Ethanol Demand Fuels Higher Corn Prices

US - 20 Percent Of Nation's Corn Crop Going To Ethanol
calendar icon 27 January 2007
clock icon 2 minute read
Corn prices have more than doubled over the last year as the demand for ethanol has increased, and that's left dairy farmers with a hefty price tag for feed.

Earlier this year, dairy farmer Hank Van Exel paid $117 for a ton of corn. Now, he's paying nearly $200 a ton.

The reason?

Twenty percent of America's corn crop is going to ethanol, which when added to gas has a low emission and reduces the demand for foreign oil.

As corn prices rise, other commodities will also likely see spikes.

"All the other commodities go along with it -- beans, because a lot of people are forecasting a lot of beans might be taken out for corn," Van Exel said.

Many farmers said they will plant corn instead of alfalfa, cotton or barley.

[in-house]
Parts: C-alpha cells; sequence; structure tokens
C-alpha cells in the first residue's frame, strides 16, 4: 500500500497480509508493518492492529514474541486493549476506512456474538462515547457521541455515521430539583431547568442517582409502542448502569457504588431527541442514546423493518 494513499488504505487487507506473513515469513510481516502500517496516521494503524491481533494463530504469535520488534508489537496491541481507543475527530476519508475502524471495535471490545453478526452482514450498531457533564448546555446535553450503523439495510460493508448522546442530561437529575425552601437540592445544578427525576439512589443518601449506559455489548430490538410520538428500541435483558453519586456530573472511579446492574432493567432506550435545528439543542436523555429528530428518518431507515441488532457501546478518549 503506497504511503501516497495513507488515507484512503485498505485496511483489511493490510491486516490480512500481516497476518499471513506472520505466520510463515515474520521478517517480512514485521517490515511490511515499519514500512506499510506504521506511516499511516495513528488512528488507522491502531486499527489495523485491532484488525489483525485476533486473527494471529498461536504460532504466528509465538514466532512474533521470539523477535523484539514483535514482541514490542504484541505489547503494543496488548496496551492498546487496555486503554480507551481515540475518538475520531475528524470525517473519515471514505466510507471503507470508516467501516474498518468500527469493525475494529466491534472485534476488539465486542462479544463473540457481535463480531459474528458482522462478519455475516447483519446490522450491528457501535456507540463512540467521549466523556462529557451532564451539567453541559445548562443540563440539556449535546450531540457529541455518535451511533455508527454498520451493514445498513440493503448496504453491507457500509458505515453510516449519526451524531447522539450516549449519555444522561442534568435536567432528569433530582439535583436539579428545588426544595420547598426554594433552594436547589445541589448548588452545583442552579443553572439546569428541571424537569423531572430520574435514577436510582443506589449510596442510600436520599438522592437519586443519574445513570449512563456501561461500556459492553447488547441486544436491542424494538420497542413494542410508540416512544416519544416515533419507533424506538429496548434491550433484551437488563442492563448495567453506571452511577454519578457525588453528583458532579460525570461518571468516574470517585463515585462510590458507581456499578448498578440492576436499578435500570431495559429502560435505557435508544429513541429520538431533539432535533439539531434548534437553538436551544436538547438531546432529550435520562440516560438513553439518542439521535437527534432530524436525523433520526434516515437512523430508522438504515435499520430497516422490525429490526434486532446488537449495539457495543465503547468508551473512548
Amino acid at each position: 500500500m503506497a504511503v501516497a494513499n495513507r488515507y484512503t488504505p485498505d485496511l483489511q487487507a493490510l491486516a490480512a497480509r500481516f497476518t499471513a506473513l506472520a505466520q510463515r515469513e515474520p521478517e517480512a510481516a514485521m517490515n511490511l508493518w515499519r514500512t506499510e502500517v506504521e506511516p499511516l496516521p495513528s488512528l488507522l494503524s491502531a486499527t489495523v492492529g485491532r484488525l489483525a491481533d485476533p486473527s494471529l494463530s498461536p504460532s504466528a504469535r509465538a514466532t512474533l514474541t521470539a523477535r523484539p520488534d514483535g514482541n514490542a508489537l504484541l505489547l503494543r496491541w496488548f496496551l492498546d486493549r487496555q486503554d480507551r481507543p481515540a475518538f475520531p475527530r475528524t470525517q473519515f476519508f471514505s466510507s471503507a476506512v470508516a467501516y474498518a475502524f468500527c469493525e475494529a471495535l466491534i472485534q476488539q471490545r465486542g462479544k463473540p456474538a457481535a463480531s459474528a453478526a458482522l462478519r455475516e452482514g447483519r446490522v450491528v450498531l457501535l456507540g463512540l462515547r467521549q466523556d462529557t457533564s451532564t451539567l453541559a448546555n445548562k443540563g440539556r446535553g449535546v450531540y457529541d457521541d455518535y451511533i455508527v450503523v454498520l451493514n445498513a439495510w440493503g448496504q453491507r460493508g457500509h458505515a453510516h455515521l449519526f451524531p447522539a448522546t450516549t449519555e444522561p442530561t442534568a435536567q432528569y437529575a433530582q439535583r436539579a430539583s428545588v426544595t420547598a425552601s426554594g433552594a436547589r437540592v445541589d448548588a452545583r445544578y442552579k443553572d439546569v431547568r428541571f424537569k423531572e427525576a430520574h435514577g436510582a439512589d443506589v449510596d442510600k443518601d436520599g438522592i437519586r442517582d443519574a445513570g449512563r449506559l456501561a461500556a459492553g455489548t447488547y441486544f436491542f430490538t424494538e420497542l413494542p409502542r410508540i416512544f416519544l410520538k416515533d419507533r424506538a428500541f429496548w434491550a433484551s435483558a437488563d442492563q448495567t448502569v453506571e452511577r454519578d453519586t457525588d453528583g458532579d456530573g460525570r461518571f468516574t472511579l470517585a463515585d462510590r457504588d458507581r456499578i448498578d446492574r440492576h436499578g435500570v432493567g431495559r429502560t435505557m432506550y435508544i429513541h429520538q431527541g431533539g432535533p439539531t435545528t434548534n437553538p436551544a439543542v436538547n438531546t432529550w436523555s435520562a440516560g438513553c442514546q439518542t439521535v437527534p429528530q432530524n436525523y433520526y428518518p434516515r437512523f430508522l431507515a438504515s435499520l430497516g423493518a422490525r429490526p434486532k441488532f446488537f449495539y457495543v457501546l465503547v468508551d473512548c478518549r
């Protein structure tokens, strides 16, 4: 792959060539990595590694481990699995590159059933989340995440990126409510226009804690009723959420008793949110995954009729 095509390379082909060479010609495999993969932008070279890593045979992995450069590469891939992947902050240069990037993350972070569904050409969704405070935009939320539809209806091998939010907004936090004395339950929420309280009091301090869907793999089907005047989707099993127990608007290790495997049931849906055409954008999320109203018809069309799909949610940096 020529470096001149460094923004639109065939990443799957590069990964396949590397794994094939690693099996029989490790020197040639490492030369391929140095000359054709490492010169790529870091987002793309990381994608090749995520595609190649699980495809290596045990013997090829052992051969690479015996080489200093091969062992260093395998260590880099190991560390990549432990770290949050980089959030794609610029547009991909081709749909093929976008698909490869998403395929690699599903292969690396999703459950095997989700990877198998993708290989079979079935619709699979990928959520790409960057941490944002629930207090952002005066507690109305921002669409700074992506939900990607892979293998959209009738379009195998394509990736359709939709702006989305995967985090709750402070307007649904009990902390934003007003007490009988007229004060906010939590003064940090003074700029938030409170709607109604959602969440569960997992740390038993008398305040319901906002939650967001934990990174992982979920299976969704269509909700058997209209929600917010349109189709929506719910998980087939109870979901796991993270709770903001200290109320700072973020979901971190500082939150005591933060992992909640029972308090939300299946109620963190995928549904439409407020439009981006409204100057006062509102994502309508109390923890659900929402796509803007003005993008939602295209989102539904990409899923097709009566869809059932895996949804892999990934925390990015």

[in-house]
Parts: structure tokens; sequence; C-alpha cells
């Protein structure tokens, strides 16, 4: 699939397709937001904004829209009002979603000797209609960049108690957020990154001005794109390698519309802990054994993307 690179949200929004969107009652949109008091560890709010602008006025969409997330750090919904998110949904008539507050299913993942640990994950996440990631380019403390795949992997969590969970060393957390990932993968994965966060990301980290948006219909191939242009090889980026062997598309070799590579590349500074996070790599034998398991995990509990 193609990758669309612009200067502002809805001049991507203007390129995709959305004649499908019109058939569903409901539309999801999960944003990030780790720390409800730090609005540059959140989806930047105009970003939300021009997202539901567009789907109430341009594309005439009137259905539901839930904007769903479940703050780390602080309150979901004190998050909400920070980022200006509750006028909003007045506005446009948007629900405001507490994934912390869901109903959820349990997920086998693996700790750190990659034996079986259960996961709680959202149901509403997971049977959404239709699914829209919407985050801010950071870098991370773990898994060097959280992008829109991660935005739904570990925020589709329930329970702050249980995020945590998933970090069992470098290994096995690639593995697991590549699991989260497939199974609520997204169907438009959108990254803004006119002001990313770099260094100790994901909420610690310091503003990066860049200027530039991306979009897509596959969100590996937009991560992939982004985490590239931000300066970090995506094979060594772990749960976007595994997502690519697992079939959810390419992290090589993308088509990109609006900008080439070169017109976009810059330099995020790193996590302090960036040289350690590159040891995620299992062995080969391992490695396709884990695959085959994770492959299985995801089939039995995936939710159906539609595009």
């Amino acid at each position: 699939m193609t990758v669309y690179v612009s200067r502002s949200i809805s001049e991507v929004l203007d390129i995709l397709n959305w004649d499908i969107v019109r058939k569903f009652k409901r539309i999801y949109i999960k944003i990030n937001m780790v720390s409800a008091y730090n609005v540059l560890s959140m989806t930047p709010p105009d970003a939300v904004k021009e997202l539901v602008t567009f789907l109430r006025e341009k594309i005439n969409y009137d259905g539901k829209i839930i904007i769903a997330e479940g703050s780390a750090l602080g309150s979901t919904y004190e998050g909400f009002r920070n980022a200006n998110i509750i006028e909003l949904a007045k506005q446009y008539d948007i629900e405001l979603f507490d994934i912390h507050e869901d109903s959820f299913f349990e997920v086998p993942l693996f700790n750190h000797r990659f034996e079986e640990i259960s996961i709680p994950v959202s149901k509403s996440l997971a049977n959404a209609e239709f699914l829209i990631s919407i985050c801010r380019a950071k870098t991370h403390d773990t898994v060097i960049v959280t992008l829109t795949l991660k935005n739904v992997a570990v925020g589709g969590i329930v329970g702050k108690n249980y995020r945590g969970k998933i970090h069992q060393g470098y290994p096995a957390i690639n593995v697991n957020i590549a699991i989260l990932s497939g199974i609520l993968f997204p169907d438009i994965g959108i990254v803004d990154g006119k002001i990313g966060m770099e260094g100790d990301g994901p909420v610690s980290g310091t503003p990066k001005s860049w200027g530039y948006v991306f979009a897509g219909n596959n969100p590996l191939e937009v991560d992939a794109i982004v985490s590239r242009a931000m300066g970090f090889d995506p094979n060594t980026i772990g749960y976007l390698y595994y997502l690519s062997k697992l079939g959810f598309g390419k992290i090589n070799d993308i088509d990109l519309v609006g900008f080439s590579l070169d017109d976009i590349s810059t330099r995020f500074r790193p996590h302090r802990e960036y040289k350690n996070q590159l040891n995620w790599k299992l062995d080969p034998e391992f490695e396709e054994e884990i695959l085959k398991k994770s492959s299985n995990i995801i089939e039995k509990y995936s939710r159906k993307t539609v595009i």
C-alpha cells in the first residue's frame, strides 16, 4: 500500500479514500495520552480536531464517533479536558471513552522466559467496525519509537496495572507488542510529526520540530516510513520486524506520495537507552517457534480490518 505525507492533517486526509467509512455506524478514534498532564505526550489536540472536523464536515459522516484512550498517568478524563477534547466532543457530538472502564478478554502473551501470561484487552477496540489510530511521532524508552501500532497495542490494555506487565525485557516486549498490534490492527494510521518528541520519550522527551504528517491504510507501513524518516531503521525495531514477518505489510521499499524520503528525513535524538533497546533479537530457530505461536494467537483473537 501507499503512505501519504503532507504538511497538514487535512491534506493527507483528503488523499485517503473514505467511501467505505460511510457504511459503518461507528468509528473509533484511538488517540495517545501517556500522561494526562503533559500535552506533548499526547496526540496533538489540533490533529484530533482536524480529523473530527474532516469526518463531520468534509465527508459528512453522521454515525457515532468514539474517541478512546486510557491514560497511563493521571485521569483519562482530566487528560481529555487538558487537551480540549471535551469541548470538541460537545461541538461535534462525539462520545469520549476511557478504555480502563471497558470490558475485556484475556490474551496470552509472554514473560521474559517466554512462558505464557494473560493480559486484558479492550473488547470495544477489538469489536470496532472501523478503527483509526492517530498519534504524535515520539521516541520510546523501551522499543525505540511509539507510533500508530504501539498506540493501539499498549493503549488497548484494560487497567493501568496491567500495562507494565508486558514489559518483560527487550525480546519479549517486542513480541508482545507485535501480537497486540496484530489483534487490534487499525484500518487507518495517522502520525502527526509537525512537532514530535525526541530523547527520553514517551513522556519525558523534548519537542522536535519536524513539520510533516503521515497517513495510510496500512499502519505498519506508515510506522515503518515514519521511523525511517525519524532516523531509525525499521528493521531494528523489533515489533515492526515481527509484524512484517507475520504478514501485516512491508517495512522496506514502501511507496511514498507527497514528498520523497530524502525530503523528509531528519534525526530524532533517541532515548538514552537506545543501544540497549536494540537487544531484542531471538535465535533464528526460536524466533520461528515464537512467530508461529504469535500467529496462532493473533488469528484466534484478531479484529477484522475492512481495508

Van Exel said he expects to plant more corn this spring than ever before, but corn seed might be in short supply.

"So, I think you will see some price increases, so I don't think everybody will be able to plant as much as they would like," Van Exel said.

Corn is the main staple for cattle, as well as for chickens and pigs.

For dairy cows to give milk, it takes about 10 pounds of corn per day. For cattle in feed lots, it takes about 6 pounds of corn to produce one pound of beef, and young cattle that go to the feed lots are now less valuable.

"They've dramatically dropped their price. They've dropped that over 50 percent from what we were getting four months ago because they can't afford the grain prices," Van Exel said.

More than 100 ethanol plants are now in operation, with nearly 50 more under construction.

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